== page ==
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United States v. Renderos

UNITED STATES DISTRICT COURT SOUTHERN DISTRICT OF CALIFORNIA


October 28, 2010

UNITED STATES OF AMERICA, PLAINTIFF,
v.
JOSE OSCAR RENDEROS, DEFENDANT.

The opinion of the court was delivered by: William Q. Hayes United States District Judge

ORDER

HAYES, Judge

The matters before the Court are following motions filed by the Defendant Jose Oscar Renderos: 1) the motion to dismiss a charge of Count 1 of the insufficient allegations, vagueness and duplicity (ECF No. 10); 2) the motion to suppress statements (ECF No. 13); and 3) the motion to dismiss Count 1 of the indictment based on invalid removal (ECF No. 20).

BACKGROUND FACTS

On January 11, 1985, Defendant entered the United States by walking through the hills near Tijuana, Mexico.

On November 17, 1987, Defendant filed a Request for Asylum in the United States. The Request for Asylum bears a stamp indicating "EMPLOYMENT AUTHORIZED" and does not indicate any action granting or denying the application. ECF No. 20-2, Exhibit B.

Sometime prior to November 20, 1990, Defendant was granted temporary resident status as a special agricultural worker pursuant to section 210 of the Immigration and Nationality Act . ECF No. 30-1 at 2.

On November 20, 1990, Defendant was notified by the Immigration and Naturalization Service that his claim of eligibility as a seasonal agricultural worker "can not be considered credible" and that he had "30 days from the date of the notice to submit evidence to overcome the above grounds of ineligibility." Id. On May 21, 1991, Defendant was notified that his "status as a temporary resident under Section 210(a)(2)(B) of the Act [was ordered] terminated pursuant to Section 210(b)(3)(B) of the Act. Defendant was notified that he was entitled to appeal the decision "within 30 days of this notice... If a timely appeal is not submitted, this decision is final and your Form I-688, Temporary Resident Card, shall be deemed void and must be surrendered without delay to an immigration officer." ECF No. 30-3.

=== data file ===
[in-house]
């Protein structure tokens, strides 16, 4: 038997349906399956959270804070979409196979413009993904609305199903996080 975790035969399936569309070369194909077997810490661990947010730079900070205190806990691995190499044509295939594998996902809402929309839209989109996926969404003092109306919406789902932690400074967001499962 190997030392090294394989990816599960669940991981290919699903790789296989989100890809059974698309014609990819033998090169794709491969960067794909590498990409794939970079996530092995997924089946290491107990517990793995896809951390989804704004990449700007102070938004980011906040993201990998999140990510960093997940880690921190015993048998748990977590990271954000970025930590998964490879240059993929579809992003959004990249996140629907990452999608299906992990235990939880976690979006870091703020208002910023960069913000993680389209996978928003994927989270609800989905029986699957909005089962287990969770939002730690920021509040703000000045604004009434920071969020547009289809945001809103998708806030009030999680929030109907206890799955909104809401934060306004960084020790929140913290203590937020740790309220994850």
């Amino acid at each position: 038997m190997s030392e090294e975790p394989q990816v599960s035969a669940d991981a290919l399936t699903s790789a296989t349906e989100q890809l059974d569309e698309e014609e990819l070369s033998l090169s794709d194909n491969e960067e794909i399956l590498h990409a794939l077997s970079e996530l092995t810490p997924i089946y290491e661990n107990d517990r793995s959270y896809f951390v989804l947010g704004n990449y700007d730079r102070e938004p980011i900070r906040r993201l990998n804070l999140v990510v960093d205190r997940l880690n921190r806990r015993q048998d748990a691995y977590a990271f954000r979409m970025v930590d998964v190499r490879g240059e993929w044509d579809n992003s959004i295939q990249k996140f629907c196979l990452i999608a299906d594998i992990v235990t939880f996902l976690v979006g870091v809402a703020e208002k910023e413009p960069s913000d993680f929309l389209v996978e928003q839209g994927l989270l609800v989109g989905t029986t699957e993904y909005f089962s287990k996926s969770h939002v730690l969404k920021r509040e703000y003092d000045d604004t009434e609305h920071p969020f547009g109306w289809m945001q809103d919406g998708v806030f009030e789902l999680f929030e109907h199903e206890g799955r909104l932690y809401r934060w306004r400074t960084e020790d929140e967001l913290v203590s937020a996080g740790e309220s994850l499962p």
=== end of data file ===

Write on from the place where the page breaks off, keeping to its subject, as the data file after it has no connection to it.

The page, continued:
On June 24, 1991, Defendant submitted an appeal from the Notice of Termination. ECF No. 30-4.

On June 20, 1995, Defendant was notified by the Immigration and Naturalization Service that his "Form I-90 Application by Lawful Permanent Resident for New Alien Registration Receipt Card" was denied on the grounds that he was "not eligible for an Alien Registration Receipt Card because you were never lawfully admitted as a permanent resident and you are not an alien whose status was automatically converted to permanent resident." ECF No. 22, Exhibit A.

On December 17, 1996, Defendant was notified that his appeal from the Notice of Termination sent to him on May 21, 1991 was dismissed on the grounds that it was untimely filed and that "[t]his decision constitutes a final notice of ineligibility." ECF No. 30-5 at 3.

In 2000, Defendant filed an application for suspension of deportation pursuant to the Nicaraguan Adjustment and Central American Relief Act (NACARA). This application was never approved.

Defendant's criminal history includes the following convictions: 1) on March 5, 2001, Defendant was convicted in the Superior Court of San Joaquin County, California of taking a vehicle without consent in violation of California Vehicle Code Section 10851(a) and burglary in violation of California Penal Code section 459; 2) on June 27, 2007, Defendant was convicted of driving under the influence in Riverside County, California; 3) on January 24, 2008, Defendant was convicted of receipt of stolen property, in violation of California Penal Code Section 469(a) and taking a vehicle without consent in violation of California Vehicle Code Section 10851(a), in Los Angeles County, California; and 4) on October 20, 2008, Defendant was convicted of taking a vehicle without consent in violation of California Vehicle Code Section 10851(a) and grand theft in violation of California Penal Code section 487(a)in Orange County, California.